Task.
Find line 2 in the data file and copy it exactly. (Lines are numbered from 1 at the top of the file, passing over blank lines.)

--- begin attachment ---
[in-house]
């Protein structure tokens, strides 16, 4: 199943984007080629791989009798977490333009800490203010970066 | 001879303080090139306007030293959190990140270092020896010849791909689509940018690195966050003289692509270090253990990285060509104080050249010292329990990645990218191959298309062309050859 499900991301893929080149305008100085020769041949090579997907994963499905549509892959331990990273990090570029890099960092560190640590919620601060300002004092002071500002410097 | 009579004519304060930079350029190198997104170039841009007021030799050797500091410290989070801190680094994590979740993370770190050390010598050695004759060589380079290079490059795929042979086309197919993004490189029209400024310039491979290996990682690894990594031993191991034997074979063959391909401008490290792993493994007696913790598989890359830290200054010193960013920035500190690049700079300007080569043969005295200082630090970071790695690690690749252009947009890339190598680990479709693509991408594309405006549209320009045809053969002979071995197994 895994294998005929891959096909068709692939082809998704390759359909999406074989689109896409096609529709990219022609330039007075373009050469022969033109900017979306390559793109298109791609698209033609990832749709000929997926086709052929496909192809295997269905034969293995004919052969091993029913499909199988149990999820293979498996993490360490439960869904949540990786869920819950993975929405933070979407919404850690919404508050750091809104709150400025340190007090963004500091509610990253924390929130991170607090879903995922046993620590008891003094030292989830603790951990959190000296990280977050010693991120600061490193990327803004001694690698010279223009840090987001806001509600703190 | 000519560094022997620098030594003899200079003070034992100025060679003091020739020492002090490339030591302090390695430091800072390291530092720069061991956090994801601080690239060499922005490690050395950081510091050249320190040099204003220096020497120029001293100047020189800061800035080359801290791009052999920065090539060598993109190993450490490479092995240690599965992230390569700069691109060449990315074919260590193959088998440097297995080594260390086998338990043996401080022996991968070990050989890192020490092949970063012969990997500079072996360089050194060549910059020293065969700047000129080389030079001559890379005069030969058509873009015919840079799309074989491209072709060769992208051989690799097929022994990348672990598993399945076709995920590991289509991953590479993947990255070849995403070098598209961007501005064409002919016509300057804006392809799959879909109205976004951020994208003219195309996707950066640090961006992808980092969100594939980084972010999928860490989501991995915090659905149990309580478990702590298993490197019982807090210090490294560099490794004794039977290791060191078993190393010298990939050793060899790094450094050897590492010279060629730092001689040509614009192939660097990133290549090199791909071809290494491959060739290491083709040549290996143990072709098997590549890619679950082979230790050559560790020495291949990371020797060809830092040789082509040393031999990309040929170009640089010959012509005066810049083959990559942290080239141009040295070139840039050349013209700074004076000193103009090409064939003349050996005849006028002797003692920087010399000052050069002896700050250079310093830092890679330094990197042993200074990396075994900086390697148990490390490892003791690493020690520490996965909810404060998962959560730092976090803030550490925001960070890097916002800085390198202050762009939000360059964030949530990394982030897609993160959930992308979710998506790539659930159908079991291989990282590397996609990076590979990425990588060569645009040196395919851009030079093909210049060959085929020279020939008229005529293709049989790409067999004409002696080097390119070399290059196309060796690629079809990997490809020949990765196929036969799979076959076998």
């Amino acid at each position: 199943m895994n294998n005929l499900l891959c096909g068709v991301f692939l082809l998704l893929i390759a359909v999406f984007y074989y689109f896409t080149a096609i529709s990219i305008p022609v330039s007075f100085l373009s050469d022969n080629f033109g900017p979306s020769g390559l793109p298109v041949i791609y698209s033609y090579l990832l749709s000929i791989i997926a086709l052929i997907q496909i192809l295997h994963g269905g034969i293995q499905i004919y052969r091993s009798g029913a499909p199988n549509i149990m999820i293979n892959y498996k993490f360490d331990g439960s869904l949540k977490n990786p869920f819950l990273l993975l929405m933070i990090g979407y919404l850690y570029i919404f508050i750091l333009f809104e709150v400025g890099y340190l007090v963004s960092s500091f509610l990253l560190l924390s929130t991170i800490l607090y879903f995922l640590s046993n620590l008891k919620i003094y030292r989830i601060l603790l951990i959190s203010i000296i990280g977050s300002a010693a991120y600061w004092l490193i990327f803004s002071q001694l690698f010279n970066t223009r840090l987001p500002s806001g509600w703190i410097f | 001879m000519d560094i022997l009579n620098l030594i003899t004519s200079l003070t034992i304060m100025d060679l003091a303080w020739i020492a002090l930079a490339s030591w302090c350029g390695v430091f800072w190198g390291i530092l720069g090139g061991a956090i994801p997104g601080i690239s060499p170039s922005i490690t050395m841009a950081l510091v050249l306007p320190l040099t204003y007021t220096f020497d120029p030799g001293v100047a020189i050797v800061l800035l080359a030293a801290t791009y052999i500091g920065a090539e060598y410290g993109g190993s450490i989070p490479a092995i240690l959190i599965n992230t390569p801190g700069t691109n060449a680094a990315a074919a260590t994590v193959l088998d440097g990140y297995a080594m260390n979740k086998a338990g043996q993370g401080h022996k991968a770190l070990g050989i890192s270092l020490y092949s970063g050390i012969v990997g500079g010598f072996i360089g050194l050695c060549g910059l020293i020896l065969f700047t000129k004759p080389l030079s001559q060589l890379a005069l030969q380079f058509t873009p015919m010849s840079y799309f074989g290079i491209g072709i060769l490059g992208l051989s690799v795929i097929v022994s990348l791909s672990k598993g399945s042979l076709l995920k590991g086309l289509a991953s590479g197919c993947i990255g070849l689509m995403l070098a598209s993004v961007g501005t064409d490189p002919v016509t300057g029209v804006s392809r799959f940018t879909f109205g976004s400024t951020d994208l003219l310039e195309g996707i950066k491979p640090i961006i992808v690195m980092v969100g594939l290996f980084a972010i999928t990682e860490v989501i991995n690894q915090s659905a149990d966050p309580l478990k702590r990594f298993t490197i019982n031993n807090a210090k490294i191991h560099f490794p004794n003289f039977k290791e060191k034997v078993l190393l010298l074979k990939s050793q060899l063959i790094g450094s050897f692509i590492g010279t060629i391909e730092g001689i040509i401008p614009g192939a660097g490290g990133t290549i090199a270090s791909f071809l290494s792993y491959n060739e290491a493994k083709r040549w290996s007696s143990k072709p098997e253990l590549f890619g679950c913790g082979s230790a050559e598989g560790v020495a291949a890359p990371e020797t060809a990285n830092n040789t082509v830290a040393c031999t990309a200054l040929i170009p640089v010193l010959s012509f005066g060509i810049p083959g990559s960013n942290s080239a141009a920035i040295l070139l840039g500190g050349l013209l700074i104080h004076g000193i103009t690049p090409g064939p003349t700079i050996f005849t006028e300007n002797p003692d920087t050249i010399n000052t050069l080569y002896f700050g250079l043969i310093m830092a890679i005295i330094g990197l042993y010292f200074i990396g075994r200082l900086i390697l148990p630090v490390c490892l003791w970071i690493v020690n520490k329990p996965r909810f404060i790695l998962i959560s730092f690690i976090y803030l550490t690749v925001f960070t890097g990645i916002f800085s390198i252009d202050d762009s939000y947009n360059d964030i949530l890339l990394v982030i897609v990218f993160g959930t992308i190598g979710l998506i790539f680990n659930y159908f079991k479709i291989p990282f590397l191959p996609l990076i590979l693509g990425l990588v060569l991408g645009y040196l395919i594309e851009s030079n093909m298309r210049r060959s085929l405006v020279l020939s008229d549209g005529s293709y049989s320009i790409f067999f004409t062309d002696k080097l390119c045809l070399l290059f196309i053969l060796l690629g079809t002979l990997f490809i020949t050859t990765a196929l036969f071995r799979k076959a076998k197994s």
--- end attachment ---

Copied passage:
């Protein structure tokens, strides 16, 4: 199943984007080629791989009798977490333009800490203010970066 | 001879303080090139306007030293959190990140270092020896010849791909689509940018690195966050003289692509270090253990990285060509104080050249010292329990990645990218191959298309062309050859 499900991301893929080149305008100085020769041949090579997907994963499905549509892959331990990273990090570029890099960092560190640590919620601060300002004092002071500002410097 | 009579004519304060930079350029190198997104170039841009007021030799050797500091410290989070801190680094994590979740993370770190050390010598050695004759060589380079290079490059795929042979086309197919993004490189029209400024310039491979290996990682690894990594031993191991034997074979063959391909401008490290792993493994007696913790598989890359830290200054010193960013920035500190690049700079300007080569043969005295200082630090970071790695690690690749252009947009890339190598680990479709693509991408594309405006549209320009045809053969002979071995197994 895994294998005929891959096909068709692939082809998704390759359909999406074989689109896409096609529709990219022609330039007075373009050469022969033109900017979306390559793109298109791609698209033609990832749709000929997926086709052929496909192809295997269905034969293995004919052969091993029913499909199988149990999820293979498996993490360490439960869904949540990786869920819950993975929405933070979407919404850690919404508050750091809104709150400025340190007090963004500091509610990253924390929130991170607090879903995922046993620590008891003094030292989830603790951990959190000296990280977050010693991120600061490193990327803004001694690698010279223009840090987001806001509600703190 | 000519560094022997620098030594003899200079003070034992100025060679003091020739020492002090490339030591302090390695430091800072390291530092720069061991956090994801601080690239060499922005490690050395950081510091050249320190040099204003220096020497120029001293100047020189800061800035080359801290791009052999920065090539060598993109190993450490490479092995240690599965992230390569700069691109060449990315074919260590193959088998440097297995080594260390086998338990043996401080022996991968070990050989890192020490092949970063012969990997500079072996360089050194060549910059020293065969700047000129080389030079001559890379005069030969058509873009015919840079799309074989491209072709060769992208051989690799097929022994990348672990598993399945076709995920590991289509991953590479993947990255070849995403070098598209961007501005064409002919016509300057804006392809799959879909109205976004951020994208003219195309996707950066640090961006992808980092969100594939980084972010999928860490989501991995915090659905149990309580478990702590298993490197019982807090210090490294560099490794004794039977290791060191078993190393010298990939050793060899790094450094050897590492010279060629730092001689040509614009192939660097990133290549090199791909071809290494491959060739290491083709040549290996143990072709098997590549890619679950082979230790050559560790020495291949990371020797060809830092040789082509040393031999990309040929170009640089010959012509005066810049083959990559942290080239141009040295070139840039050349013209700074004076000193103009090409064939003349050996005849006028002797003692920087010399000052050069002896700050250079310093830092890679330094990197042993200074990396075994900086390697148990490390490892003791690493020690520490996965909810404060998962959560730092976090803030550490925001960070890097916002800085390198202050762009939000360059964030949530990394982030897609993160959930992308979710998506790539659930159908079991291989990282590397996609990076590979990425990588060569645009040196395919851009030079093909210049060959085929020279020939008229005529293709049989790409067999004409002696080097390119070399290059196309060796690629079809990997490809020949990765196929036969799979076959076998």